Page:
rely on the circulation of air directly over hot parts of the engine
to cool them.
Most modern internal combustion engines
are cooled by a closed circuit carrying liquid coolant
through channels in the engine block, where the coolant absorbs heat, to a heat exchanger
where the coolant releases heat into the air. Thus, while they are ultimately
cooled by air, because of the liquid-coolant circuit they are known as water-cooled
. In contrast, heat generated by an air-cooled engine is released directly into the air. Typically this is facilitated with metal fins
covering the outside of the cylinder
which increase the surface area that air can act on.
In all combustion engines, a great percentage of the heat generated (around 44%) escapes through the exhaust, not through either a liquid cooling system nor through the metal fins of an air-cooled engine (12%). About 8% of the heat energy finds its way into the oil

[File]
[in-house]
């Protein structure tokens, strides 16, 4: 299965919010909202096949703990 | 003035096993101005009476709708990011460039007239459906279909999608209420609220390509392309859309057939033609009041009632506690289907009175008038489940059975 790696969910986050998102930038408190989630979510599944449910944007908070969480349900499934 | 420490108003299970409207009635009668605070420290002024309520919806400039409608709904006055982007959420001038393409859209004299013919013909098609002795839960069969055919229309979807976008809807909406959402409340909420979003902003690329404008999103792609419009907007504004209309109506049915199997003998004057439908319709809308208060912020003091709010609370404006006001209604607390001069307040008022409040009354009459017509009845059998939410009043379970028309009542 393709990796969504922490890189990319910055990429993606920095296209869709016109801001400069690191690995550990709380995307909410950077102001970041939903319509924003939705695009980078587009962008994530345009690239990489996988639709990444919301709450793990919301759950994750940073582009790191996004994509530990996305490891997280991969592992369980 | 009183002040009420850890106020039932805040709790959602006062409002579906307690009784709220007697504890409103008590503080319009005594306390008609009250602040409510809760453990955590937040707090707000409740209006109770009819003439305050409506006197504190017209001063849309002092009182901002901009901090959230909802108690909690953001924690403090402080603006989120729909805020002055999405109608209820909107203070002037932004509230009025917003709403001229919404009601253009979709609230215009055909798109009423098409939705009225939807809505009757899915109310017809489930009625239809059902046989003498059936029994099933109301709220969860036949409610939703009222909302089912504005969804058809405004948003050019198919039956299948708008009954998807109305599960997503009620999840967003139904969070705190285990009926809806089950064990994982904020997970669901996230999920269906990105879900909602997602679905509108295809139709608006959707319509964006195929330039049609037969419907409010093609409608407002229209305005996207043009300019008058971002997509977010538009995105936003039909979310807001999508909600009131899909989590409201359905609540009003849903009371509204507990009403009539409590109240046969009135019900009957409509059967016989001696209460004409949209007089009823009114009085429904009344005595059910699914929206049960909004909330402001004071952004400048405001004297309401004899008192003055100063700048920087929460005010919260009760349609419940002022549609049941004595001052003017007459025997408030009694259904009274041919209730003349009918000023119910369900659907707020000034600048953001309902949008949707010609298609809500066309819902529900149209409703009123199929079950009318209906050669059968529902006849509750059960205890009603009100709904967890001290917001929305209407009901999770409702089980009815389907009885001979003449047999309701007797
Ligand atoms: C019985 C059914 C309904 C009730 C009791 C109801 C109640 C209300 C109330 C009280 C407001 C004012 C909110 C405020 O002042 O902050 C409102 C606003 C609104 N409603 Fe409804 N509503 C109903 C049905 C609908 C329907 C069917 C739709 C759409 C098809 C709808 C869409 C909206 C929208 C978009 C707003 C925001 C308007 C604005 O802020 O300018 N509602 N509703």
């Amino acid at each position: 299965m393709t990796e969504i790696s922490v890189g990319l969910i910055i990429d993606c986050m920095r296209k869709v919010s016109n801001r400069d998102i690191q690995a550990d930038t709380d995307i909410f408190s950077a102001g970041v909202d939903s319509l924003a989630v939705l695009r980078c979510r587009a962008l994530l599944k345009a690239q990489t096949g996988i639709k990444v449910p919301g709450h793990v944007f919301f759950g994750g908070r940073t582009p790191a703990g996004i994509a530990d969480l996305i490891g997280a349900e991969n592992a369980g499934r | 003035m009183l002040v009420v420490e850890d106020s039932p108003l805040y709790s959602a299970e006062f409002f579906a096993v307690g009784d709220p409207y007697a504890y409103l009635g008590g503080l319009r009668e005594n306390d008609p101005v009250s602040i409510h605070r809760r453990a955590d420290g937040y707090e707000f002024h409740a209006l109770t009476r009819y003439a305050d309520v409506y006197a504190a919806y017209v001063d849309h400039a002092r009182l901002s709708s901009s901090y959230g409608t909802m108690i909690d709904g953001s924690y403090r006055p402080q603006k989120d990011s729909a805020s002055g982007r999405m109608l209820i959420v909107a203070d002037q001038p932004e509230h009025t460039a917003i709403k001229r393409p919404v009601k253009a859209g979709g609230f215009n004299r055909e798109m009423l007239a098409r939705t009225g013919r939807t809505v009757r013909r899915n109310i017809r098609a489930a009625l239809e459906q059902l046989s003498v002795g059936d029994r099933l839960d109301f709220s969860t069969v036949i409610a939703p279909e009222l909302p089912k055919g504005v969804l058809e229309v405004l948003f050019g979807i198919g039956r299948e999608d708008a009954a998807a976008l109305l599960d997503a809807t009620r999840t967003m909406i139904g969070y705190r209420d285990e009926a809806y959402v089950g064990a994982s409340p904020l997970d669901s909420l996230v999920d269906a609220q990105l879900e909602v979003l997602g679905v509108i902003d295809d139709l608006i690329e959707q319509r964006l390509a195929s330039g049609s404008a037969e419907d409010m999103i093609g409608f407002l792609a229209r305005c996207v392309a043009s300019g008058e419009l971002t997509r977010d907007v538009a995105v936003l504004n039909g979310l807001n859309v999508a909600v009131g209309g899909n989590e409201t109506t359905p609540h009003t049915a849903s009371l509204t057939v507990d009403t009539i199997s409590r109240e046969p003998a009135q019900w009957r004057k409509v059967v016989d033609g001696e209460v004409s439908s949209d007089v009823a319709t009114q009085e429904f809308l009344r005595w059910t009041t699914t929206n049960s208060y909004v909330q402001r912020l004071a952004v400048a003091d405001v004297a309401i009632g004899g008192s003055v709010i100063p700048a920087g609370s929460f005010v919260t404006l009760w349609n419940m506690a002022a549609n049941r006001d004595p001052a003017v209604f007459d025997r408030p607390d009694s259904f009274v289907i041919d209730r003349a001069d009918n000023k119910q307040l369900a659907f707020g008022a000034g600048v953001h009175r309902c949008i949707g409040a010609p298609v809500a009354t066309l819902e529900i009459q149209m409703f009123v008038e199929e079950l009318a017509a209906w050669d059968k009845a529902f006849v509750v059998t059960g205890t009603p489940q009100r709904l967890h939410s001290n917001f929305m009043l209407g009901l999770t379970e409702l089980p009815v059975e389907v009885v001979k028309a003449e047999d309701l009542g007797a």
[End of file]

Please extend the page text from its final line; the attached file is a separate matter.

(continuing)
, which although primarily meant for lubrication
, also plays a role in heat dissipation via a cooler
use air cooling for the sake of reducing weight and complexity. Few current production automobiles have air-cooled engines (such as Tatra 815
), but historically it was common for many high-volume vehicles. Examples of past air-cooled road vehicles, in roughly chronological order, include:
- Franklin (1902-1934)
- GM "copper-cooled" models of Chevrolet, Olds, and Oakland......